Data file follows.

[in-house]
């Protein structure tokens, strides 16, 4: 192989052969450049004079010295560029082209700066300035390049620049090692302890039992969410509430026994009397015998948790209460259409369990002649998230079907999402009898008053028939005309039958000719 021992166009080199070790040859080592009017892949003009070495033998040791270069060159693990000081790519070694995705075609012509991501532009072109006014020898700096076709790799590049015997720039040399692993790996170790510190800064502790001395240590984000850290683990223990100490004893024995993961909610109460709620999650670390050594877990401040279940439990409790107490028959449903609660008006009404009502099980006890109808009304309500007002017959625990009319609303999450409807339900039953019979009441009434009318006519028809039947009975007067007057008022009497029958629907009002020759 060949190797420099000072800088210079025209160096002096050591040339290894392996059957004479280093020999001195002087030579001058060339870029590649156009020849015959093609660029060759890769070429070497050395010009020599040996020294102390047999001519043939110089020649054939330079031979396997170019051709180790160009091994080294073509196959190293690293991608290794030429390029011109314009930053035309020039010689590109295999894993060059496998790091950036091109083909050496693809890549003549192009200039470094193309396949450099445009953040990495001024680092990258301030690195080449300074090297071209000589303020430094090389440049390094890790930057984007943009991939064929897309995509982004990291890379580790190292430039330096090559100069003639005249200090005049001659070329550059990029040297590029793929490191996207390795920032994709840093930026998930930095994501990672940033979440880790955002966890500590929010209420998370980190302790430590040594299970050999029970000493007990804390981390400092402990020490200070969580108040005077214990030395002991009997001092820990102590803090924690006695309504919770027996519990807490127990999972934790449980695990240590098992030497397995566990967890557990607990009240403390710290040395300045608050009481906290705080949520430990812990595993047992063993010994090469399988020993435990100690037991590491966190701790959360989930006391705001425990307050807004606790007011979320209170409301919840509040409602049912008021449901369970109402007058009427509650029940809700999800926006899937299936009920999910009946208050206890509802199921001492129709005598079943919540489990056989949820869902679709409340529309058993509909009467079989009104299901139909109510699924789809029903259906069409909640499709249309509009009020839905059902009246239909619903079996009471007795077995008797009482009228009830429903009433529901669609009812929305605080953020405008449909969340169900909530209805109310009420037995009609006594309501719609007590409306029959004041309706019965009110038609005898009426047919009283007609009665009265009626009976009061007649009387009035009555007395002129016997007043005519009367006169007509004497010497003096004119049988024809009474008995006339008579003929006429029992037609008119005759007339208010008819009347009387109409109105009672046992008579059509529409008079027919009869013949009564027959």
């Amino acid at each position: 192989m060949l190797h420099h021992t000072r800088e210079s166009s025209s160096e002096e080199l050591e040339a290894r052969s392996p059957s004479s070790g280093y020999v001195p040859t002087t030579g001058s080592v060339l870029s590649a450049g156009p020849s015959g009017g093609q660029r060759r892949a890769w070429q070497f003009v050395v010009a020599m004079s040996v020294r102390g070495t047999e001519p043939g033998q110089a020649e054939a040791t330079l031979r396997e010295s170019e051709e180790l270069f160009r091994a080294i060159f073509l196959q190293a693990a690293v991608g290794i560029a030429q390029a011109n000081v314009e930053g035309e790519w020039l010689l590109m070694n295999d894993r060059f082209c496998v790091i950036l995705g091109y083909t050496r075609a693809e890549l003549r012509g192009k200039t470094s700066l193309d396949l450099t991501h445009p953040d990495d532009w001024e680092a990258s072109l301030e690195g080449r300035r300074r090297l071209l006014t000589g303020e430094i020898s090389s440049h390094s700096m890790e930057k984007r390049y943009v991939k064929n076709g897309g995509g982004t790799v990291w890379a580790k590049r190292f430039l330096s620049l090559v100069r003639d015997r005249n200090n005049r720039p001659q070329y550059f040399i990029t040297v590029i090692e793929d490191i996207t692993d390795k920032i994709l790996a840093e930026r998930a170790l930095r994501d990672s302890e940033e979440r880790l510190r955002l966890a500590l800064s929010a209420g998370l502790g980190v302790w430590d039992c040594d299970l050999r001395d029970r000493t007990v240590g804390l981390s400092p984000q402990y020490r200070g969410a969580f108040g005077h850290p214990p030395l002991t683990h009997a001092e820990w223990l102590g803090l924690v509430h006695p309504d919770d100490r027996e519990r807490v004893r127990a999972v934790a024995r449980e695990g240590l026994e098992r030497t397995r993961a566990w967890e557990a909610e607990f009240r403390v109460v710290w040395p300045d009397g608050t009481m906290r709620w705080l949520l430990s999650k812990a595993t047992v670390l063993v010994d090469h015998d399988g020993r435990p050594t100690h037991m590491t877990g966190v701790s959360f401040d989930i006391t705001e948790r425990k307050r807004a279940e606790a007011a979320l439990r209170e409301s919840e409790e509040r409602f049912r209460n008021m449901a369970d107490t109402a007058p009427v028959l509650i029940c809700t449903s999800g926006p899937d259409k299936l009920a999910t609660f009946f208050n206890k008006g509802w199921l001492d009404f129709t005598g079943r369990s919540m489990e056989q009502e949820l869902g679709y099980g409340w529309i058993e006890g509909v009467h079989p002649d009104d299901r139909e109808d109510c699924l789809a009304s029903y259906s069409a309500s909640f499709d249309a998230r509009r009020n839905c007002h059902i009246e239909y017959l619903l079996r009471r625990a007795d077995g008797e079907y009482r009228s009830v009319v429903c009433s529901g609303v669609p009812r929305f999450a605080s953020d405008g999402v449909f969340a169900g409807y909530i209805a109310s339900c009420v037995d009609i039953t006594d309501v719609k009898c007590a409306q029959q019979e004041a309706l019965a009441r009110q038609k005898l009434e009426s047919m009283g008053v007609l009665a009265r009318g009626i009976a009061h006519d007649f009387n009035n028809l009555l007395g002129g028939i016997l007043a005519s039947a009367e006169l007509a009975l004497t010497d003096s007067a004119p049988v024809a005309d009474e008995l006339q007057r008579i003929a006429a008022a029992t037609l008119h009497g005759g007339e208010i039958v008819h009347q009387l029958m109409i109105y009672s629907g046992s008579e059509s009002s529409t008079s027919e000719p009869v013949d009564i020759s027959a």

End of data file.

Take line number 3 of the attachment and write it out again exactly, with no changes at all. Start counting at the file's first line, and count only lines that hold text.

């Amino acid at each position: 192989m060949l190797h420099h021992t000072r800088e210079s166009s025209s160096e002096e080199l050591e040339a290894r052969s392996p059957s004479s070790g280093y020999v001195p040859t002087t030579g001058s080592v060339l870029s590649a450049g156009p020849s015959g009017g093609q660029r060759r892949a890769w070429q070497f003009v050395v010009a020599m004079s040996v020294r102390g070495t047999e001519p043939g033998q110089a020649e054939a040791t330079l031979r396997e010295s170019e051709e180790l270069f160009r091994a080294i060159f073509l196959q190293a693990a690293v991608g290794i560029a030429q390029a011109n000081v314009e930053g035309e790519w020039l010689l590109m070694n295999d894993r060059f082209c496998v790091i950036l995705g091109y083909t050496r075609a693809e890549l003549r012509g192009k200039t470094s700066l193309d396949l450099t991501h445009p953040d990495d532009w001024e680092a990258s072109l301030e690195g080449r300035r300074r090297l071209l006014t000589g303020e430094i020898s090389s440049h390094s700096m890790e930057k984007r390049y943009v991939k064929n076709g897309g995509g982004t790799v990291w890379a580790k590049r190292f430039l330096s620049l090559v100069r003639d015997r005249n200090n005049r720039p001659q070329y550059f040399i990029t040297v590029i090692e793929d490191i996207t692993d390795k920032i994709l790996a840093e930026r998930a170790l930095r994501d990672s302890e940033e979440r880790l510190r955002l966890a500590l800064s929010a209420g998370l502790g980190v302790w430590d039992c040594d299970l050999r001395d029970r000493t007990v240590g804390l981390s400092p984000q402990y020490r200070g969410a969580f108040g005077h850290p214990p030395l002991t683990h009997a001092e820990w223990l102590g803090l924690v509430h006695p309504d919770d100490r027996e519990r807490v004893r127990a999972v934790a024995r449980e695990g240590l026994e098992r030497t397995r993961a566990w967890e557990a909610e607990f009240r403390v109460v710290w040395p300045d009397g608050t009481m906290r709620w705080l949520l430990s999650k812990a595993t047992v670390l063993v010994d090469h015998d399988g020993r435990p050594t100690h037991m590491t877990g966190v701790s959360f401040d989930i006391t705001e948790r425990k307050r807004a279940e606790a007011a979320l439990r209170e409301s919840e409790e509040r409602f049912r209460n008021m449901a369970d107490t109402a007058p009427v028959l509650i029940c809700t449903s999800g926006p899937d259409k299936l009920a999910t609660f009946f208050n206890k008006g509802w199921l001492d009404f129709t005598g079943r369990s919540m489990e056989q009502e949820l869902g679709y099980g409340w529309i058993e006890g509909v009467h079989p002649d009104d299901r139909e109808d109510c699924l789809a009304s029903y259906s069409a309500s909640f499709d249309a998230r509009r009020n839905c007002h059902i009246e239909y017959l619903l079996r009471r625990a007795d077995g008797e079907y009482r009228s009830v009319v429903c009433s529901g609303v669609p009812r929305f999450a605080s953020d405008g999402v449909f969340a169900g409807y909530i209805a109310s339900c009420v037995d009609i039953t006594d309501v719609k009898c007590a409306q029959q019979e004041a309706l019965a009441r009110q038609k005898l009434e009426s047919m009283g008053v007609l009665a009265r009318g009626i009976a009061h006519d007649f009387n009035n028809l009555l007395g002129g028939i016997l007043a005519s039947a009367e006169l007509a009975l004497t010497d003096s007067a004119p049988v024809a005309d009474e008995l006339q007057r008579i003929a006429a008022a029992t037609l008119h009497g005759g007339e208010i039958v008819h009347q009387l029958m109409i109105y009672s629907g046992s008579e059509s009002s529409t008079s027919e000719p009869v013949d009564i020759s027959a």